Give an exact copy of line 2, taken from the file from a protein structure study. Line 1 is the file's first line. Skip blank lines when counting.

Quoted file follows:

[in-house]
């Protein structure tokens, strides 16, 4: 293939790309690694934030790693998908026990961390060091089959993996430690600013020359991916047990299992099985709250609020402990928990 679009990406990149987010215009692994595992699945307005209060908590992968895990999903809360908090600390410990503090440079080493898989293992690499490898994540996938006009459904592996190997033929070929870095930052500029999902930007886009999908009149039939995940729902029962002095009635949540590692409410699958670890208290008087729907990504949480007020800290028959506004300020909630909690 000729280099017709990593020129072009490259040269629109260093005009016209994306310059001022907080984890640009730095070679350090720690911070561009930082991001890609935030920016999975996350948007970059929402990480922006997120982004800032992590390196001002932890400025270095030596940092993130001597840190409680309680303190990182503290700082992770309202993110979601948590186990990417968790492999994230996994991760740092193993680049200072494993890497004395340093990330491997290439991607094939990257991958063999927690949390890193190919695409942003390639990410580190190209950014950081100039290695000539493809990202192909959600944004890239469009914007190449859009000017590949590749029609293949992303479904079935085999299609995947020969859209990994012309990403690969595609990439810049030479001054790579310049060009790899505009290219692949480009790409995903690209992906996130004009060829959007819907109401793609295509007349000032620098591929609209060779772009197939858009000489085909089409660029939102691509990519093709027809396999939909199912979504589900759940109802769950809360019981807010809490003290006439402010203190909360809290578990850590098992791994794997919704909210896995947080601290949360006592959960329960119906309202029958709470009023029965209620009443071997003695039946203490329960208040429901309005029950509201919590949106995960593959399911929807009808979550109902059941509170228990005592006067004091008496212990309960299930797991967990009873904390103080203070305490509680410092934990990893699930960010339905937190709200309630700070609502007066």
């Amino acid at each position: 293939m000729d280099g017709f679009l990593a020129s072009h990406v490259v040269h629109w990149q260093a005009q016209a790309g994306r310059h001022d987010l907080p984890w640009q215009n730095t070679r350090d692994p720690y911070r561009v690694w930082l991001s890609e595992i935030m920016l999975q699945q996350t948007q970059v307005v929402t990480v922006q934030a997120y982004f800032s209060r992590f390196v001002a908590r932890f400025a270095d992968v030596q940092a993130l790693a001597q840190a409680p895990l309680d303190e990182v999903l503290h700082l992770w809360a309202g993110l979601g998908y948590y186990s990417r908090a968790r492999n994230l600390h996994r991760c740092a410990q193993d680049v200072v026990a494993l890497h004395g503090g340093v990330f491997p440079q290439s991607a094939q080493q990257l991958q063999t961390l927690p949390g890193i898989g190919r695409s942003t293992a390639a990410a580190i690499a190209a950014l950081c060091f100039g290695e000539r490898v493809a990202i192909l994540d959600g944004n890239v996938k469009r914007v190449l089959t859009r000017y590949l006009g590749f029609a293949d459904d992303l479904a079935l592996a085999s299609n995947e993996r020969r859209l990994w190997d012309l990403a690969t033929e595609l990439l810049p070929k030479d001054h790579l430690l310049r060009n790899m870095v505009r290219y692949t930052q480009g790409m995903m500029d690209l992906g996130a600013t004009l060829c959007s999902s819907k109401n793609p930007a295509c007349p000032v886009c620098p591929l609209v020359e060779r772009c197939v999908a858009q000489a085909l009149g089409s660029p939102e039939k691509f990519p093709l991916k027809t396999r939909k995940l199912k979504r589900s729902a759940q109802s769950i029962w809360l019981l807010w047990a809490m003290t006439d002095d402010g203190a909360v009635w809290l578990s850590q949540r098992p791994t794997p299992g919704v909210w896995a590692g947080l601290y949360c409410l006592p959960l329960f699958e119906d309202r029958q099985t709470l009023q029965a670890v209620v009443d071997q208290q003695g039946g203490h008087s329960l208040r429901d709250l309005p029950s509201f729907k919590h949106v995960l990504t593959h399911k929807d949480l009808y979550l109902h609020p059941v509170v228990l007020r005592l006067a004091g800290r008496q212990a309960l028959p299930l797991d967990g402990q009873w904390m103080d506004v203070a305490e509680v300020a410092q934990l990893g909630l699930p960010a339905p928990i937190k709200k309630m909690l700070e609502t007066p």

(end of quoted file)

């Protein structure tokens, strides 16, 4: 293939790309690694934030790693998908026990961390060091089959993996430690600013020359991916047990299992099985709250609020402990928990 679009990406990149987010215009692994595992699945307005209060908590992968895990999903809360908090600390410990503090440079080493898989293992690499490898994540996938006009459904592996190997033929070929870095930052500029999902930007886009999908009149039939995940729902029962002095009635949540590692409410699958670890208290008087729907990504949480007020800290028959506004300020909630909690 000729280099017709990593020129072009490259040269629109260093005009016209994306310059001022907080984890640009730095070679350090720690911070561009930082991001890609935030920016999975996350948007970059929402990480922006997120982004800032992590390196001002932890400025270095030596940092993130001597840190409680309680303190990182503290700082992770309202993110979601948590186990990417968790492999994230996994991760740092193993680049200072494993890497004395340093990330491997290439991607094939990257991958063999927690949390890193190919695409942003390639990410580190190209950014950081100039290695000539493809990202192909959600944004890239469009914007190449859009000017590949590749029609293949992303479904079935085999299609995947020969859209990994012309990403690969595609990439810049030479001054790579310049060009790899505009290219692949480009790409995903690209992906996130004009060829959007819907109401793609295509007349000032620098591929609209060779772009197939858009000489085909089409660029939102691509990519093709027809396999939909199912979504589900759940109802769950809360019981807010809490003290006439402010203190909360809290578990850590098992791994794997919704909210896995947080601290949360006592959960329960119906309202029958709470009023029965209620009443071997003695039946203490329960208040429901309005029950509201919590949106995960593959399911929807009808979550109902059941509170228990005592006067004091008496212990309960299930797991967990009873904390103080203070305490509680410092934990990893699930960010339905937190709200309630700070609502007066």